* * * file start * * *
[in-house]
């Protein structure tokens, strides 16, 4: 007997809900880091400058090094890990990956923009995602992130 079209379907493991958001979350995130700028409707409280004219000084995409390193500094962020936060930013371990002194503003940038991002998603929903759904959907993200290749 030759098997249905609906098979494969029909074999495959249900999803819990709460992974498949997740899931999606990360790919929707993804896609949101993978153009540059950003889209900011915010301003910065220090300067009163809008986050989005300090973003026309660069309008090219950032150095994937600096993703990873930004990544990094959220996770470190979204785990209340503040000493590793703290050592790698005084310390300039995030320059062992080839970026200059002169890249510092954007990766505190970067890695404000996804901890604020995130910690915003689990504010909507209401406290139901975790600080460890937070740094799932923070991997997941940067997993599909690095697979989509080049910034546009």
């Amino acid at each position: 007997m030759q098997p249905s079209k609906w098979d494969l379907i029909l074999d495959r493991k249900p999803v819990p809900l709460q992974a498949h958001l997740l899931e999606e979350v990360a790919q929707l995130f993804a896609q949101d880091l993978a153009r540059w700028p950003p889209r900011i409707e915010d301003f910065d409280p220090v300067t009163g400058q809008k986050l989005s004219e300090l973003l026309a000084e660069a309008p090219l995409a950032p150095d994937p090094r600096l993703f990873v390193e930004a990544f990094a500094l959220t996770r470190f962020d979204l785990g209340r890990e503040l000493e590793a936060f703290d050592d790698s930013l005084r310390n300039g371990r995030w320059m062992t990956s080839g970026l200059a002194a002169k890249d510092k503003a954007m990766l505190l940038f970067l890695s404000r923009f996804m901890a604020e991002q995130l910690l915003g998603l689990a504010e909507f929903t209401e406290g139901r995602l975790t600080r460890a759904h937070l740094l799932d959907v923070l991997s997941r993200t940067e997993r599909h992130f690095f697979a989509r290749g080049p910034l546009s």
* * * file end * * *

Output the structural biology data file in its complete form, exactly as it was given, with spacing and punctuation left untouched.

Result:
[in-house]
């Protein structure tokens, strides 16, 4: 007997809900880091400058090094890990990956923009995602992130 079209379907493991958001979350995130700028409707409280004219000084995409390193500094962020936060930013371990002194503003940038991002998603929903759904959907993200290749 030759098997249905609906098979494969029909074999495959249900999803819990709460992974498949997740899931999606990360790919929707993804896609949101993978153009540059950003889209900011915010301003910065220090300067009163809008986050989005300090973003026309660069309008090219950032150095994937600096993703990873930004990544990094959220996770470190979204785990209340503040000493590793703290050592790698005084310390300039995030320059062992080839970026200059002169890249510092954007990766505190970067890695404000996804901890604020995130910690915003689990504010909507209401406290139901975790600080460890937070740094799932923070991997997941940067997993599909690095697979989509080049910034546009």
């Amino acid at each position: 007997m030759q098997p249905s079209k609906w098979d494969l379907i029909l074999d495959r493991k249900p999803v819990p809900l709460q992974a498949h958001l997740l899931e999606e979350v990360a790919q929707l995130f993804a896609q949101d880091l993978a153009r540059w700028p950003p889209r900011i409707e915010d301003f910065d409280p220090v300067t009163g400058q809008k986050l989005s004219e300090l973003l026309a000084e660069a309008p090219l995409a950032p150095d994937p090094r600096l993703f990873v390193e930004a990544f990094a500094l959220t996770r470190f962020d979204l785990g209340r890990e503040l000493e590793a936060f703290d050592d790698s930013l005084r310390n300039g371990r995030w320059m062992t990956s080839g970026l200059a002194a002169k890249d510092k503003a954007m990766l505190l940038f970067l890695s404000r923009f996804m901890a604020e991002q995130l910690l915003g998603l689990a504010e909507f929903t209401e406290g139901r995602l975790t600080r460890a759904h937070l740094l799932d959907v923070l991997s997941r993200t940067e997993r599909h992130f690095f697979a989509r290749g080049p910034l546009s």